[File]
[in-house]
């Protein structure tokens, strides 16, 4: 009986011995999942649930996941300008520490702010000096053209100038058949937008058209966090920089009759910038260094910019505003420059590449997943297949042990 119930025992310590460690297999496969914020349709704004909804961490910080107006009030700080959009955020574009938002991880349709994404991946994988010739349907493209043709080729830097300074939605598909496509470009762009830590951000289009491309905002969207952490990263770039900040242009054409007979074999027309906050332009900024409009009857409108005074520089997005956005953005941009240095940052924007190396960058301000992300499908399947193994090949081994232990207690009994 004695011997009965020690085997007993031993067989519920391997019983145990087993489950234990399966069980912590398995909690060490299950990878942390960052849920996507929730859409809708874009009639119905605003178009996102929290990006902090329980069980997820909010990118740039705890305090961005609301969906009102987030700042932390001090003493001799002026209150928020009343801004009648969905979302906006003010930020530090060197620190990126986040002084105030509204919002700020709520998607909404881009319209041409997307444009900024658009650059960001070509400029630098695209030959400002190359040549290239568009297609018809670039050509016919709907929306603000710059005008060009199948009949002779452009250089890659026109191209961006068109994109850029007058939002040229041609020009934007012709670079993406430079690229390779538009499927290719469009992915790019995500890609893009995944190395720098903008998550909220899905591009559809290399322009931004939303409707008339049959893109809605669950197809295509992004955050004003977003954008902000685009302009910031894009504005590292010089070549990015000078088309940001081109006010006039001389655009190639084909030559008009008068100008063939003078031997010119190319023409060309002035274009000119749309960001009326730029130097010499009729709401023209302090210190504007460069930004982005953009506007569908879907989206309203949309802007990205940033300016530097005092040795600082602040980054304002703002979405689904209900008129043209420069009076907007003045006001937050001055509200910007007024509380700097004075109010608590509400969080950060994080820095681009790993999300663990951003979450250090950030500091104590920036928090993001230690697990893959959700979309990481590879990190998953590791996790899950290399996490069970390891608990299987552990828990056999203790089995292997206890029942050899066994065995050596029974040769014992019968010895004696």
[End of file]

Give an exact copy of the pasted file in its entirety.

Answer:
[in-house]
């Protein structure tokens, strides 16, 4: 009986011995999942649930996941300008520490702010000096053209100038058949937008058209966090920089009759910038260094910019505003420059590449997943297949042990 119930025992310590460690297999496969914020349709704004909804961490910080107006009030700080959009955020574009938002991880349709994404991946994988010739349907493209043709080729830097300074939605598909496509470009762009830590951000289009491309905002969207952490990263770039900040242009054409007979074999027309906050332009900024409009009857409108005074520089997005956005953005941009240095940052924007190396960058301000992300499908399947193994090949081994232990207690009994 004695011997009965020690085997007993031993067989519920391997019983145990087993489950234990399966069980912590398995909690060490299950990878942390960052849920996507929730859409809708874009009639119905605003178009996102929290990006902090329980069980997820909010990118740039705890305090961005609301969906009102987030700042932390001090003493001799002026209150928020009343801004009648969905979302906006003010930020530090060197620190990126986040002084105030509204919002700020709520998607909404881009319209041409997307444009900024658009650059960001070509400029630098695209030959400002190359040549290239568009297609018809670039050509016919709907929306603000710059005008060009199948009949002779452009250089890659026109191209961006068109994109850029007058939002040229041609020009934007012709670079993406430079690229390779538009499927290719469009992915790019995500890609893009995944190395720098903008998550909220899905591009559809290399322009931004939303409707008339049959893109809605669950197809295509992004955050004003977003954008902000685009302009910031894009504005590292010089070549990015000078088309940001081109006010006039001389655009190639084909030559008009008068100008063939003078031997010119190319023409060309002035274009000119749309960001009326730029130097010499009729709401023209302090210190504007460069930004982005953009506007569908879907989206309203949309802007990205940033300016530097005092040795600082602040980054304002703002979405689904209900008129043209420069009076907007003045006001937050001055509200910007007024509380700097004075109010608590509400969080950060994080820095681009790993999300663990951003979450250090950030500091104590920036928090993001230690697990893959959700979309990481590879990190998953590791996790899950290399996490069970390891608990299987552990828990056999203790089995292997206890029942050899066994065995050596029974040769014992019968010895004696």